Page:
Mr. Dismore: Of course.

Mr. Gale: As the hon. Gentleman and his colleagues are so determined to try to turn a cross-party issue into a partisan issue, perhaps he will tell me on behalf of his colleagues which of his parliamentary colleagues he condemns—the right hon. Member for Birkenhead (Mr. Field) or the hon. Member for Vauxhall (Kate Hoey), neither of whom sits on the Opposition Benches?

Mr. Dismore: I would simply say that on a Friday there is a free vote. Hon. Members are entitled to have their own views. I disagree with the position of my right hon. Friend the Member for Birkenhead (Mr. Field) and my hon. Friend the Member for Vauxhall (Kate Hoey) on this issue, as I have on a number of other private Members' Bills and Government Bills.

One of the consequences of whipping on the previous occasion was that I was not able to make my speech on the Bill introduced by the hon. Member for Newark. I am grateful to the hon. Member for Vale of York for giving me the opportunity to explain my views on the issue. I shall be as brief as I can, concomitant with my duty to the House, and to the public, to ensure that the Bill is properly scrutinised on Second Reading. The right hon. Member for Bromley and Chislehurst (Mr. Forth) is not in his place at the moment but I am sure he
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would expect nothing less of me, bearing in mind his views on the importance of parliamentary scrutiny, particularly of private Members' Bills.

Mr. Evans : The hon. Gentleman will know that the Bill is a popular measure. How many of his constituents has he spoken to about it, and does not he believe that they would want it to pass?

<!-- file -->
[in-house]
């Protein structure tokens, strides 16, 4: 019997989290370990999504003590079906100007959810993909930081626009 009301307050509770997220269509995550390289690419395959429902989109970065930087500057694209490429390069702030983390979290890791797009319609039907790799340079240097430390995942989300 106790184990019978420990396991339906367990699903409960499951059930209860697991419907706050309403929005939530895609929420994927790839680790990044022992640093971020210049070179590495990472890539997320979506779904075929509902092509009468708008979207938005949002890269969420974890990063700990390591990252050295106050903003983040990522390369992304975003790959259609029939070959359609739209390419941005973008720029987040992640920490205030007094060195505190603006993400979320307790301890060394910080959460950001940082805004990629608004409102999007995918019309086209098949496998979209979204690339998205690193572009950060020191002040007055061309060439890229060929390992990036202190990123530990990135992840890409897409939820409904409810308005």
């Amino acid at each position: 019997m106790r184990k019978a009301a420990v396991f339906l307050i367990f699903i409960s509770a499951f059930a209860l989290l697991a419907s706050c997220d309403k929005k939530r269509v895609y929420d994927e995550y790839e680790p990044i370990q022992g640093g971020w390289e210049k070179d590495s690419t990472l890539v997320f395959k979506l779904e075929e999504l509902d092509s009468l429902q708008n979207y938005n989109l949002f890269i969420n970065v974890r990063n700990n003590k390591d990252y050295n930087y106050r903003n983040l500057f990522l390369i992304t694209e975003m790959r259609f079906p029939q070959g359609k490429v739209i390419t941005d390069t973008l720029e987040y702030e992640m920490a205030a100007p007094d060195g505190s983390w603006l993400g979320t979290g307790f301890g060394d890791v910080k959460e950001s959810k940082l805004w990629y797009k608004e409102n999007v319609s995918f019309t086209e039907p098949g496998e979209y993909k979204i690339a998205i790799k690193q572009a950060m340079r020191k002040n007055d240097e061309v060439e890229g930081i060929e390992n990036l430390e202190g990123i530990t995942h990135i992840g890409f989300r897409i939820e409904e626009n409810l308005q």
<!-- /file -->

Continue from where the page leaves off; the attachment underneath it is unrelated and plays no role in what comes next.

Mr. Dismore: The hon. Gentleman is not alone in raising the popular sentiment behind the Bill, which I shall of course deal with a little later in my introductory remarks.

Mr. Khan: Will my hon. Friend comment on the Bill's compatibility with the European convention on human rights? I am, of course, aware that he chairs the Joint Committee on Human Rights.

Mr. Dismore: Of course I shall. I have taken a particular interest in that, and although the Committee has yet to review the Bill, it issued a report on the Bill previously proposed by the hon. Member for Newark and there is very little difference in the human rights implications

Dr. Palmer: In answer to the hon. Member for Ribble Valley (Mr. Evans), may I say that I conducted a survey of my constituents, some 2,100 of whom get e-mails from me on current issues? I asked about their views on the Bill. I was undecided at that stage and asked whether they would be interested in a reformulation of the law. I was really quite surprised that the majority of responses said that that would be mistaken and that they wanted a reaffirmation of the current position.

Mr. Dismore: I am sure that my hon. Friend's constituents are intelligent people who took the opportunity to read the background explanation of the present position that he doubtless offered them. Part of our problem with the current law is that people do not understand where they stand.